Man on bus wearing headphones unaware he is causing hearing loss with prolonged exposure.

Traditionally, hearing loss is thought of as a problem only impacting older people – as a matter of fact, it’s estimated that around 50% of individuals who suffer from loss of hearing are 75 or older. But a new study shows that younger people are at risk for hearing loss – and, alarmingly, they are losing their hearing even though it’s completely preventable.

The National Foundation for the Deaf and Hard of Hearing recently carried out a study of 479 freshmen across three high schools and revealed that 34% of those freshmen showed signs of hearing loss. Why is this happening? It’s assumed that it could be from headphones and earbuds connected to mobile devices. And older individuals are also susceptible.

What Causes Hearing Loss in People Under 60?

For teenagers and everyone else, there is a simple rule for earbud volume – it’s too loud if other people can hear your music. Your hearing can be damaged when you listen to sounds higher than 85 decibels – about the volume of a vacuum cleaner – for an extended time period. A typical mobile device with the volume cranked up all the way registers at about 106 decibels. Your hearing is damaged in less than 4 minutes in these situations.

Though this sounds like common sense stuff, the truth is kids spend upwards of two hours a day using their devices, and usually they have their earbuds plugged in. During this time they’re listening to music, watching videos, or playing games. And this time is getting longer every year according to current research. Studies show that dopamine is activated by smartphones and other devices with screens, in younger kids’ brains, which is the same reaction triggered by addictive drugs. Kids loss of hearing will continue to increase because it will be more and more hard to get them to put away their screens.

The Dangers of Hearing Loss in Young People

Obviously, loss of hearing presents several difficulties to anyone, irrespective of the age. Younger people, though, have to deal with additional issues pertaining to after school sports, job prospects, or even academics. Hearing loss at a young age leads to issues with attention span and understanding concepts during class, which puts the student at a disadvantage. It also makes playing sports much more difficult, since so much of sports includes listening to coaches and teammates give instructions and call plays. Early loss of hearing can have a detrimental effect on confidence too, which puts needless hurdles in the way of teenagers and young adults who are entering the workforce.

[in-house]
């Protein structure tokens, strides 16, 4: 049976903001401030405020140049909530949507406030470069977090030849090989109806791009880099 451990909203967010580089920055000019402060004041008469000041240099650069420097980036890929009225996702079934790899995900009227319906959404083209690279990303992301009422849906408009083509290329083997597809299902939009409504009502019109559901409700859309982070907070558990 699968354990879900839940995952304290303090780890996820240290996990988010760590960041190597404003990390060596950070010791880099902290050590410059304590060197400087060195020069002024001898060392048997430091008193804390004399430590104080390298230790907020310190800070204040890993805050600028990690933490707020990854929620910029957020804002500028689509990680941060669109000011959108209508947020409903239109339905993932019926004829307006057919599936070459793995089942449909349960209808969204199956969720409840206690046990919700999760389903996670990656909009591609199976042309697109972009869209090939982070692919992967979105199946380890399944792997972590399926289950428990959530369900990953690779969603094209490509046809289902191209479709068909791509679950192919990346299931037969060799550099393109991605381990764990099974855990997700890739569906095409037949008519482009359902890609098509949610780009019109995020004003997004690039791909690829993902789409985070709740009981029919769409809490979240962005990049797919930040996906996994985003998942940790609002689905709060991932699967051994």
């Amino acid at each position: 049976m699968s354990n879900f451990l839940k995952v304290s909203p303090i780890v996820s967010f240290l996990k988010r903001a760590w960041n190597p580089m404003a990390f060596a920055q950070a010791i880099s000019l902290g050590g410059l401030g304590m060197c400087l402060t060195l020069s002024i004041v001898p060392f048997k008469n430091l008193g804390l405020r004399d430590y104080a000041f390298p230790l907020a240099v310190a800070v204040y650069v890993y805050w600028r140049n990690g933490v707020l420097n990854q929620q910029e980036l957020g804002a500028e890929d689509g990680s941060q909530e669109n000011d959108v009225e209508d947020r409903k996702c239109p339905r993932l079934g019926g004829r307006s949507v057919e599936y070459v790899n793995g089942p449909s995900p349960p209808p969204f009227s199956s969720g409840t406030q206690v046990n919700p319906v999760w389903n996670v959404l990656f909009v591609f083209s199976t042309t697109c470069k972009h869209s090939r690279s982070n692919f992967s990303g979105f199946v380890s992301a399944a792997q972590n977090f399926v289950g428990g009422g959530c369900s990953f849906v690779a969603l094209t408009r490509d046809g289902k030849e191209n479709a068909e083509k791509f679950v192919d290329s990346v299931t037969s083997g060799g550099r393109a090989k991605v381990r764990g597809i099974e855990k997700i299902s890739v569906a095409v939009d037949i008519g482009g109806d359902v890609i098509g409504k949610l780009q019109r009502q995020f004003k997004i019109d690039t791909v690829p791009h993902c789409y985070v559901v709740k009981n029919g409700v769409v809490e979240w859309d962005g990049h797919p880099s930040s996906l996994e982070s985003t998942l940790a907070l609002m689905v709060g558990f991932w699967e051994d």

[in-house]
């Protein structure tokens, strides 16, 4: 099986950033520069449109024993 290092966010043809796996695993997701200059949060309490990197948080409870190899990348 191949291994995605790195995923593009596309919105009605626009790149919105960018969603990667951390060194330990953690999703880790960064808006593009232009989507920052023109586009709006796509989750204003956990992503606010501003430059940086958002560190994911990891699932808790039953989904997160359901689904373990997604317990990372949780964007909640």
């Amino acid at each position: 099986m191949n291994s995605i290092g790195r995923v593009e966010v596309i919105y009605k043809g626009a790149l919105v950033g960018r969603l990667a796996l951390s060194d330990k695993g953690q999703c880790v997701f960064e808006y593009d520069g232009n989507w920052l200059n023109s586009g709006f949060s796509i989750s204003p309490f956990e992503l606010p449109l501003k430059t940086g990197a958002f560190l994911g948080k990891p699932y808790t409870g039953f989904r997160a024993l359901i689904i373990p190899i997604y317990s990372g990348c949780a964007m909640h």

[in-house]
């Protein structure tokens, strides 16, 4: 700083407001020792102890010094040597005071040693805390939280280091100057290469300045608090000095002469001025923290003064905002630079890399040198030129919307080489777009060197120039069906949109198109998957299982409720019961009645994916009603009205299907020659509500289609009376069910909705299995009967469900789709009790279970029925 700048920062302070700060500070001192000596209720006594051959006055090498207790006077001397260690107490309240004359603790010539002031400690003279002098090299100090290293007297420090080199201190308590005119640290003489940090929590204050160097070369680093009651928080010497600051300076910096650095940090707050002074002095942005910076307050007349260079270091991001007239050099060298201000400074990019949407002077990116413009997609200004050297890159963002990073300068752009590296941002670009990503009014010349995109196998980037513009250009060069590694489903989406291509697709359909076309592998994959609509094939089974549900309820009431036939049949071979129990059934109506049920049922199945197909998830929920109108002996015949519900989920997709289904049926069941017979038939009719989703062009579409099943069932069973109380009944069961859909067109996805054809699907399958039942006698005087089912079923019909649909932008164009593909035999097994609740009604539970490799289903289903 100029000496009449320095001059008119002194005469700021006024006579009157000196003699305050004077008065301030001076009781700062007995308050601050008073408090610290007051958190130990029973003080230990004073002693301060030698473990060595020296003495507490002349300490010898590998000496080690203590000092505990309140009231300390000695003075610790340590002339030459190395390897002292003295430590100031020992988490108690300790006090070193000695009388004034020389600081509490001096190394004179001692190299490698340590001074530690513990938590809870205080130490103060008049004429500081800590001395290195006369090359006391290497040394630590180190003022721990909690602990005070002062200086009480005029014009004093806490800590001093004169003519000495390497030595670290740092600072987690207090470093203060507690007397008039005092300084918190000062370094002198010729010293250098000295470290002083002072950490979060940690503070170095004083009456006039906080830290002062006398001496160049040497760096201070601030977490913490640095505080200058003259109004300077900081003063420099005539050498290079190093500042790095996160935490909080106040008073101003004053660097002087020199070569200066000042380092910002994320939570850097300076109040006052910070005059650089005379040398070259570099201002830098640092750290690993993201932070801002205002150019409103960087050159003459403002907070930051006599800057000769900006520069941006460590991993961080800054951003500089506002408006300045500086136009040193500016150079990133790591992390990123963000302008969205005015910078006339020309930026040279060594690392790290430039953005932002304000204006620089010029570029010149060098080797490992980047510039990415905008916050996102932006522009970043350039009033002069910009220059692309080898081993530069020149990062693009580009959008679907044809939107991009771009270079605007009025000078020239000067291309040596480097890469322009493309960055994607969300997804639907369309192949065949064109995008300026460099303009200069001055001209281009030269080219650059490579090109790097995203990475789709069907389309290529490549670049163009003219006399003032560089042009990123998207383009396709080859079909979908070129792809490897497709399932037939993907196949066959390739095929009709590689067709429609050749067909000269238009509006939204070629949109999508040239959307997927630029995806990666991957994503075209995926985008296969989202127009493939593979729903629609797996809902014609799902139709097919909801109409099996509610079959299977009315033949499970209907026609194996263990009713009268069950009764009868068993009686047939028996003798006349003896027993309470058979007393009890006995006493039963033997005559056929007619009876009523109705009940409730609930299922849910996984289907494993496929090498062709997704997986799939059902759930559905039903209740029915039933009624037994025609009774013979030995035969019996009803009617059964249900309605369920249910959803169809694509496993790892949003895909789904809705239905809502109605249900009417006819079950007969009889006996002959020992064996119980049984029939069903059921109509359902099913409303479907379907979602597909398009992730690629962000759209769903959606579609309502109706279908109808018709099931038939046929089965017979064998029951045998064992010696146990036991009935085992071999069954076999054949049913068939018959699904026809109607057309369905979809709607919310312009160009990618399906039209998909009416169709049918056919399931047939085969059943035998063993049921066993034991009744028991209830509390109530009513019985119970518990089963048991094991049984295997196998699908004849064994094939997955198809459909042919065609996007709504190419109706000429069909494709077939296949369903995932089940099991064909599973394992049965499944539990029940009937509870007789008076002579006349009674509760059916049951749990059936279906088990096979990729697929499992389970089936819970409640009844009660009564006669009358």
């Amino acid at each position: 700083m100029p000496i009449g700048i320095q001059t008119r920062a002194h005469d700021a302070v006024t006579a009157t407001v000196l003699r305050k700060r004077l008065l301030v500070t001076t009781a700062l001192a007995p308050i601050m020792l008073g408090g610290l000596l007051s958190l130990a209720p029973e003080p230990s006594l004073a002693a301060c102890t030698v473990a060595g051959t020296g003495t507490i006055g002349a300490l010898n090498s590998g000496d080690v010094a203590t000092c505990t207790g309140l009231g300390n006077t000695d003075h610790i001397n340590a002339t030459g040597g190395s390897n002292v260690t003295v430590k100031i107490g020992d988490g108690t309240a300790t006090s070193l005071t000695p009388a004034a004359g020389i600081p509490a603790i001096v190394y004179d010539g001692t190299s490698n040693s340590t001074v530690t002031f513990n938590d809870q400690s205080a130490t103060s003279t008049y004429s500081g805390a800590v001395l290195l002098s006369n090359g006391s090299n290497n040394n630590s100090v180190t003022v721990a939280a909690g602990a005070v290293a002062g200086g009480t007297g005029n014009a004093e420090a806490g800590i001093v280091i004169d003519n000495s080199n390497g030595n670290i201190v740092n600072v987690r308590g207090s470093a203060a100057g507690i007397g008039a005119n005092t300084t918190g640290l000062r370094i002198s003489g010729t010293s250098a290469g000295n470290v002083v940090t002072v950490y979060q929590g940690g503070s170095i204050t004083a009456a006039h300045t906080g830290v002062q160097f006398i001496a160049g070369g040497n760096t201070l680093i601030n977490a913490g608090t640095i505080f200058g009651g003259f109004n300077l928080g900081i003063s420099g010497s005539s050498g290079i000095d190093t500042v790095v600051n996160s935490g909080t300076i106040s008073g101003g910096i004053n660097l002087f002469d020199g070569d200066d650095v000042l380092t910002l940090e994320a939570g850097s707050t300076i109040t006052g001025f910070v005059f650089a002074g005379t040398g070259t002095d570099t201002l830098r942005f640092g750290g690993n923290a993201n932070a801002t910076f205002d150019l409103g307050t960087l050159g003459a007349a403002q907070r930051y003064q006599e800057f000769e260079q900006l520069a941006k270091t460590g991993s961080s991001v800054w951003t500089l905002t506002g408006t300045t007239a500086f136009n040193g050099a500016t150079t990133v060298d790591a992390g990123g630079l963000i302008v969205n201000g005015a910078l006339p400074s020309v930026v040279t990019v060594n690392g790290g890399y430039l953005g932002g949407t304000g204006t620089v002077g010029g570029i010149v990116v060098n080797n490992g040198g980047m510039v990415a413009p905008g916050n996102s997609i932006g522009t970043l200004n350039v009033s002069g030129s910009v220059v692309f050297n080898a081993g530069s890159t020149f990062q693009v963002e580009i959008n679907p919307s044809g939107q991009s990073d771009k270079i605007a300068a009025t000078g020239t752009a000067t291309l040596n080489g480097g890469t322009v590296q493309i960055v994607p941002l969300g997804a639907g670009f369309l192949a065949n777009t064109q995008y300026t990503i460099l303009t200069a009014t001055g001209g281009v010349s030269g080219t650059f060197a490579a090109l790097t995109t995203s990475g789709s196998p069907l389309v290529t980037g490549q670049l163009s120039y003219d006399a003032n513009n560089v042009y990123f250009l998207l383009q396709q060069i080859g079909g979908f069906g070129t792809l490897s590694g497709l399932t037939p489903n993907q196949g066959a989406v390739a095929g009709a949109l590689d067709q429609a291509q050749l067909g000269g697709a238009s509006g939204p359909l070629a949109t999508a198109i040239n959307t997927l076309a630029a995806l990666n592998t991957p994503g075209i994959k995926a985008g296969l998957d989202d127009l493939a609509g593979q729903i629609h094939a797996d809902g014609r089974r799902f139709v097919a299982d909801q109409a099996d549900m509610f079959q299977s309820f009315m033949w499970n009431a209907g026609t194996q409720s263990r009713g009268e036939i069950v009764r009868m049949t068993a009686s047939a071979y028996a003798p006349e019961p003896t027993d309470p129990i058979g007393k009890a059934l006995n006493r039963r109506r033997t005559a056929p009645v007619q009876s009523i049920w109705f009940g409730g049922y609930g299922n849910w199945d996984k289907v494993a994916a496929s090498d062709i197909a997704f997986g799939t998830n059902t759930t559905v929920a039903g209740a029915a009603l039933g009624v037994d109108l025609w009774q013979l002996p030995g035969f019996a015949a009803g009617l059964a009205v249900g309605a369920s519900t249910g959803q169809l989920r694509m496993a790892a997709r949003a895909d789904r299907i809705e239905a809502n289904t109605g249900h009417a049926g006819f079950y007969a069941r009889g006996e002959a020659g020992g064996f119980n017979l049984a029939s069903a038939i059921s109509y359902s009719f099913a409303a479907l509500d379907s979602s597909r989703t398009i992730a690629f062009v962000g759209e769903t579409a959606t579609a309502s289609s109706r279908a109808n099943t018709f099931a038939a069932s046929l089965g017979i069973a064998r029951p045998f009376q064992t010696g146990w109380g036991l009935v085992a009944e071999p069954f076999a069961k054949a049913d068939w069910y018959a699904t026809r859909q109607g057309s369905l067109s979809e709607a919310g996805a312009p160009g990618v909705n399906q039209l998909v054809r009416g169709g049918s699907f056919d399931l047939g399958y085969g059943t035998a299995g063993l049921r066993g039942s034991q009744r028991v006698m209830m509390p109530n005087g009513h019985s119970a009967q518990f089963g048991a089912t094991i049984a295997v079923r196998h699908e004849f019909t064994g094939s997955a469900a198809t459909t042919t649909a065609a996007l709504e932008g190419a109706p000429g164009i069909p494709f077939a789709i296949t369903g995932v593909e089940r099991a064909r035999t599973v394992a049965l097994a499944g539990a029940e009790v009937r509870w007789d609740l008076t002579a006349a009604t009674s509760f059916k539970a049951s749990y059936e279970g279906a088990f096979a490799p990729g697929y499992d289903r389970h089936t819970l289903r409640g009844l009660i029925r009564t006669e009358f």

Hearing loss can also result in persistent social problems. Children whose hearing is impaired often wind up needing therapy because they have a more difficult time with their friends due to loss of hearing. People who have loss of hearing can feel separated and have anxiety and depression inevitably leading to mental health concerns. Mental health therapies and hearing loss management often go hand in hand, particularly during the important formative periods experienced by teenagers and kids.

Preventing Hearing Loss

The first rule to adhere to is the 60/60 rule – offending devices should be at less than 60% of their maximum volume for no more than 1 hour every day. If you can hear your kids headphones, even if if the volume is at 60%, you need to ask them to turn the volume down.

Also older style over-the-ear headphones may be a better choice than earbuds. Earbuds, placed directly in the ear can actually generate 6 to 9 extra decibels in comparison to traditional headphones.

Generally, though, do everything you can to minimize your exposure to loud sounds throughout the day. If you try to listen to your music without headphones, that is one of the few things you can keep have control of. And, you should see us right away if you think you’re already suffering from loss of hearing.

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